Photo by Brandon Magnus/Zuffa LLC
As soon as Ronda Rousey was on the mat, her many haters were already celebrating her loss. While Holly Holm ran around the ring in victory, Twitter said Rousey had always been just hype. They expressed relief that they could “stop caring” about her. “Oh good,” said Glenn Stout, who edits the annual Best American Sportswriting anthology, “now we don’t have to pay attention to Ronda Rousey anymore.”
But the loss of her undefeated record (and the sheen that came with it) only made her more interesting. And as everyone pours out their end-of-the-year retrospectives, it’s worth remembering: Ronda Rousey was the athlete of the year. Sure, there were far more interesting stories—DraftKings and FanDuel face the legal gauntlet; Serena nearly completes the Grand Slam; Jordan Spieth nearly sweeps the Majors; Warriors start off 24-0. But Rousey, in my book, was the single most compelling individual in any sport this year, male or female.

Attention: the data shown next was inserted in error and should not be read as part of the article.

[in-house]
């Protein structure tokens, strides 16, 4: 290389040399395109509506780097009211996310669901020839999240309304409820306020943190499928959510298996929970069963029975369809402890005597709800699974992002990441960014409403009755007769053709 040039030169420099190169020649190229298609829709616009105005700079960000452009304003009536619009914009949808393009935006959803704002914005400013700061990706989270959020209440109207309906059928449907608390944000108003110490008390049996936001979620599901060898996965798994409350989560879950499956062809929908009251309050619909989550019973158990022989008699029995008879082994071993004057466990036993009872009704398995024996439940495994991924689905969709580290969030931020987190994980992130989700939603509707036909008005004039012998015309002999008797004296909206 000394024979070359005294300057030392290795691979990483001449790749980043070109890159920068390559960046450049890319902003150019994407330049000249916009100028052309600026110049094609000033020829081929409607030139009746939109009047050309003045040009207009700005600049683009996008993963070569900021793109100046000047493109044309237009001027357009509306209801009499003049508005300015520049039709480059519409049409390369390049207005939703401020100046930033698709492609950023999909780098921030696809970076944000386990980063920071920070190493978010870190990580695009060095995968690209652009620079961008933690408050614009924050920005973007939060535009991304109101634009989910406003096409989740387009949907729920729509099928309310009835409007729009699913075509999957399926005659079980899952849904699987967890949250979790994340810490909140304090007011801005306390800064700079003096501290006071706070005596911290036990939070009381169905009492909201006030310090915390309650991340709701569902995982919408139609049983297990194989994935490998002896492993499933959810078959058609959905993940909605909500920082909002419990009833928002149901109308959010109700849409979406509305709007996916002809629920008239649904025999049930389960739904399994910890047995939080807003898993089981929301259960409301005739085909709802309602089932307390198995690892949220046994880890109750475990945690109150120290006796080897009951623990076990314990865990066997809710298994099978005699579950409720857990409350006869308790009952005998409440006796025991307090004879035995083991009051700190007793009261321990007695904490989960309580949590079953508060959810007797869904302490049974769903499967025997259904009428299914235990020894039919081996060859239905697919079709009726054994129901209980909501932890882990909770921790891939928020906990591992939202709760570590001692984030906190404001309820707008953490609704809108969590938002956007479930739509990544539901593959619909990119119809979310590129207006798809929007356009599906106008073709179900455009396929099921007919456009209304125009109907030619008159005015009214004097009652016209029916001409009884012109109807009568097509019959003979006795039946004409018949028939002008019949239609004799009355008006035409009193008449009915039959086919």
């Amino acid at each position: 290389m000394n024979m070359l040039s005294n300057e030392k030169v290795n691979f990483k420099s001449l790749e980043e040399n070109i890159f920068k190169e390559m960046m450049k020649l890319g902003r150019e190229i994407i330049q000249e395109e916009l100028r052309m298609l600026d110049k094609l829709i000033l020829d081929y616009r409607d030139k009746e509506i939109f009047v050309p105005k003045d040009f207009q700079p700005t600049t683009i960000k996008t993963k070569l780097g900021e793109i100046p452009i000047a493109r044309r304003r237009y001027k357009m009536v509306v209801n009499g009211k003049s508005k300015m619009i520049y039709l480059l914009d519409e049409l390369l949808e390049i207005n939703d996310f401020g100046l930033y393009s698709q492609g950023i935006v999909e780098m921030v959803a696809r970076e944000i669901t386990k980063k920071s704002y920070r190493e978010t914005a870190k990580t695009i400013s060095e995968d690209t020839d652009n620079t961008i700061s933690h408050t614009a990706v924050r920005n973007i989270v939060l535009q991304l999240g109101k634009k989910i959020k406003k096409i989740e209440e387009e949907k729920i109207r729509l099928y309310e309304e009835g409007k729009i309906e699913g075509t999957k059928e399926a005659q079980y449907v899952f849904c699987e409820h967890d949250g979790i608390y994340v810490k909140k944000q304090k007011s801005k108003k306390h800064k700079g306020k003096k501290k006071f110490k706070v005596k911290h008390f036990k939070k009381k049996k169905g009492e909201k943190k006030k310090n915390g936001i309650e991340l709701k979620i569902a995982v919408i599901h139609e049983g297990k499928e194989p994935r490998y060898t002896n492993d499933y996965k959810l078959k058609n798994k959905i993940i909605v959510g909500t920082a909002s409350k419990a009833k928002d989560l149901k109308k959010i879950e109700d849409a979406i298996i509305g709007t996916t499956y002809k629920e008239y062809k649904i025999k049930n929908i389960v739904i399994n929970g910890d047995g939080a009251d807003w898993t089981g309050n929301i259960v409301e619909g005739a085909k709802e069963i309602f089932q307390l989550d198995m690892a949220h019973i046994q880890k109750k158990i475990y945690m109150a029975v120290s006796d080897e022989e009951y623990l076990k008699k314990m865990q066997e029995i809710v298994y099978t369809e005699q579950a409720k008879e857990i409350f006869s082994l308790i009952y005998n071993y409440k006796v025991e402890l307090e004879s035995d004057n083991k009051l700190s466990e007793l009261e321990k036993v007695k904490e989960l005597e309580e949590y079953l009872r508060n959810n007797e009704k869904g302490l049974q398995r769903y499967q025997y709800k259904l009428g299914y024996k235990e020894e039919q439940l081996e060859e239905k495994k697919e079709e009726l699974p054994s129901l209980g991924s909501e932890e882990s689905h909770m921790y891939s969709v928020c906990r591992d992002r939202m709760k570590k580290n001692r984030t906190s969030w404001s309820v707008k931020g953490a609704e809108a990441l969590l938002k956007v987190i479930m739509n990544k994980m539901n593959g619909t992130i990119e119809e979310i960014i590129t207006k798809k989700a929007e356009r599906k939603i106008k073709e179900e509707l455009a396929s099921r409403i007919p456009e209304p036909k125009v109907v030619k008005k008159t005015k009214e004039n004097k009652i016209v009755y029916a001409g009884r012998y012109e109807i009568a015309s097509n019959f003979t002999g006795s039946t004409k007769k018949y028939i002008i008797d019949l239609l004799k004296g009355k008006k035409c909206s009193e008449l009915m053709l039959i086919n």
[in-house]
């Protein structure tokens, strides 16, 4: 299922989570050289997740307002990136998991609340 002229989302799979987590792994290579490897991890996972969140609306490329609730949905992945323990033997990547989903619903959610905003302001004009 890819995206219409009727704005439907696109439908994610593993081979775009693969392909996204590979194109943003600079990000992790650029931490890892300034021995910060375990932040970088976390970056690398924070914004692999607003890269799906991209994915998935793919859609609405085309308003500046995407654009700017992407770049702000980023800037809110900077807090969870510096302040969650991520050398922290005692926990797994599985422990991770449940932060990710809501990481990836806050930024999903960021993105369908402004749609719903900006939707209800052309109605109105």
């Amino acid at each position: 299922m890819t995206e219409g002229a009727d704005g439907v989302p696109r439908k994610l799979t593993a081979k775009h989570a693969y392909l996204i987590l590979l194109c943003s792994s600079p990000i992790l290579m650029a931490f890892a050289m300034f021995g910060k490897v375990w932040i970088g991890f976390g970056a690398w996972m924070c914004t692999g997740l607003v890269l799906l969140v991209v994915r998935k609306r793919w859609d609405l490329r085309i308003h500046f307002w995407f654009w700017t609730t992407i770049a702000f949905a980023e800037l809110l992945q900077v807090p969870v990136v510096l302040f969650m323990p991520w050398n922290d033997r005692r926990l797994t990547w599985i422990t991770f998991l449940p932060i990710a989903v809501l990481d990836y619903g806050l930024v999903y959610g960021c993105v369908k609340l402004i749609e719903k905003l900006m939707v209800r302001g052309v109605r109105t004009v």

Losing is only the most recent thing Rousey did, so it’s freshest in our minds. What else did she do this year? Oh, beat two undefeated fighters in a matter of seconds—first Cat Zingano (who was 9-0) in 14 seconds in February, then Bethe Correia (also 9-0) in 34 seconds in August. Outside the ring, Rousey appeared in Furious 7 and the Entourage movie. She graced the covers of Sports Illustrated, Men’s Fitness, Self, and even boxing mag The Ring. (Oscar De La Hoya, who owns the publication, told me, “It was surprisingly controversial. Purists didn’t like it.” He added that Rousey impresses him, fascinates him, and that boxing is “wide open whenever she does want to explore it.” Nonetheless, a commenter on Rousey’s Instagram photo of the cover wrote, “You are not boxer… Holly Holm the real boxer. Joke pose.”)
Of course, being ….View full article